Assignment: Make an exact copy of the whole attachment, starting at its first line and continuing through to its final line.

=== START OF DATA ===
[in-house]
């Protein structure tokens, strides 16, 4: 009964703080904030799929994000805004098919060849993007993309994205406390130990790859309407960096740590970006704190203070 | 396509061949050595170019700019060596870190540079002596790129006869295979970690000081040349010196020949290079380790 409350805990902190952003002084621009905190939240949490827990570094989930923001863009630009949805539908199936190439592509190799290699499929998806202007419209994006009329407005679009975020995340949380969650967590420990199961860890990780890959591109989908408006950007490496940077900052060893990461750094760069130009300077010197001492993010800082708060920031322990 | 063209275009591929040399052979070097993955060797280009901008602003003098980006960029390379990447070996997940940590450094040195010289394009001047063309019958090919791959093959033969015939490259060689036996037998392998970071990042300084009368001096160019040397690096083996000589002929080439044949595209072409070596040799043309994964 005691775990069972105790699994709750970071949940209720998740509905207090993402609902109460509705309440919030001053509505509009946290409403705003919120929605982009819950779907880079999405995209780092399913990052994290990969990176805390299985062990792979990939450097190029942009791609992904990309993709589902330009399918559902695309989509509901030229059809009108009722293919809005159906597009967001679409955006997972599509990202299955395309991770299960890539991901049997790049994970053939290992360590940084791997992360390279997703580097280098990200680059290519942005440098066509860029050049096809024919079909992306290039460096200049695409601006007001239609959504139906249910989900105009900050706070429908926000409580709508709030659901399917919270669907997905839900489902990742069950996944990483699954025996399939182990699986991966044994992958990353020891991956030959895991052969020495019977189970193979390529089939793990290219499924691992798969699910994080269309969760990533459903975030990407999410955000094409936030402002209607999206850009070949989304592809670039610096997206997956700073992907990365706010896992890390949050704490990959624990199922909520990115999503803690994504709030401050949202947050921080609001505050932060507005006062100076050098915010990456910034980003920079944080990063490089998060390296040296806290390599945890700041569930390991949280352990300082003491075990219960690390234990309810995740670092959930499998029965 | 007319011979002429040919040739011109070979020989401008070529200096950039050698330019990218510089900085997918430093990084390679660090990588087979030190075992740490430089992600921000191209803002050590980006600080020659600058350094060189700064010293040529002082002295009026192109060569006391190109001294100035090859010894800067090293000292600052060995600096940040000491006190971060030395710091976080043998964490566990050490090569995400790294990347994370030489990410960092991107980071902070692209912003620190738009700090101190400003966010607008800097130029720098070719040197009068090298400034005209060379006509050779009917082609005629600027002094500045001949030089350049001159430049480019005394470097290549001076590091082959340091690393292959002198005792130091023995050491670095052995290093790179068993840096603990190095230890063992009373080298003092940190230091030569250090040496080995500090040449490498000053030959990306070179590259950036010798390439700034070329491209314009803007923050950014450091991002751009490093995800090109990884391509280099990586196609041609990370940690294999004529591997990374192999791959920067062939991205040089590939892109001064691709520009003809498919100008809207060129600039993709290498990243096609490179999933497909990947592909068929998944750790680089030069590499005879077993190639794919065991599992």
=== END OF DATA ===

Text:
[in-house]
């Protein structure tokens, strides 16, 4: 009964703080904030799929994000805004098919060849993007993309994205406390130990790859309407960096740590970006704190203070 | 396509061949050595170019700019060596870190540079002596790129006869295979970690000081040349010196020949290079380790 409350805990902190952003002084621009905190939240949490827990570094989930923001863009630009949805539908199936190439592509190799290699499929998806202007419209994006009329407005679009975020995340949380969650967590420990199961860890990780890959591109989908408006950007490496940077900052060893990461750094760069130009300077010197001492993010800082708060920031322990 | 063209275009591929040399052979070097993955060797280009901008602003003098980006960029390379990447070996997940940590450094040195010289394009001047063309019958090919791959093959033969015939490259060689036996037998392998970071990042300084009368001096160019040397690096083996000589002929080439044949595209072409070596040799043309994964 005691775990069972105790699994709750970071949940209720998740509905207090993402609902109460509705309440919030001053509505509009946290409403705003919120929605982009819950779907880079999405995209780092399913990052994290990969990176805390299985062990792979990939450097190029942009791609992904990309993709589902330009399918559902695309989509509901030229059809009108009722293919809005159906597009967001679409955006997972599509990202299955395309991770299960890539991901049997790049994970053939290992360590940084791997992360390279997703580097280098990200680059290519942005440098066509860029050049096809024919079909992306290039460096200049695409601006007001239609959504139906249910989900105009900050706070429908926000409580709508709030659901399917919270669907997905839900489902990742069950996944990483699954025996399939182990699986991966044994992958990353020891991956030959895991052969020495019977189970193979390529089939793990290219499924691992798969699910994080269309969760990533459903975030990407999410955000094409936030402002209607999206850009070949989304592809670039610096997206997956700073992907990365706010896992890390949050704490990959624990199922909520990115999503803690994504709030401050949202947050921080609001505050932060507005006062100076050098915010990456910034980003920079944080990063490089998060390296040296806290390599945890700041569930390991949280352990300082003491075990219960690390234990309810995740670092959930499998029965 | 007319011979002429040919040739011109070979020989401008070529200096950039050698330019990218510089900085997918430093990084390679660090990588087979030190075992740490430089992600921000191209803002050590980006600080020659600058350094060189700064010293040529002082002295009026192109060569006391190109001294100035090859010894800067090293000292600052060995600096940040000491006190971060030395710091976080043998964490566990050490090569995400790294990347994370030489990410960092991107980071902070692209912003620190738009700090101190400003966010607008800097130029720098070719040197009068090298400034005209060379006509050779009917082609005629600027002094500045001949030089350049001159430049480019005394470097290549001076590091082959340091690393292959002198005792130091023995050491670095052995290093790179068993840096603990190095230890063992009373080298003092940190230091030569250090040496080995500090040449490498000053030959990306070179590259950036010798390439700034070329491209314009803007923050950014450091991002751009490093995800090109990884391509280099990586196609041609990370940690294999004529591997990374192999791959920067062939991205040089590939892109001064691709520009003809498919100008809207060129600039993709290498990243096609490179999933497909990947592909068929998944750790680089030069590499005879077993190639794919065991599992």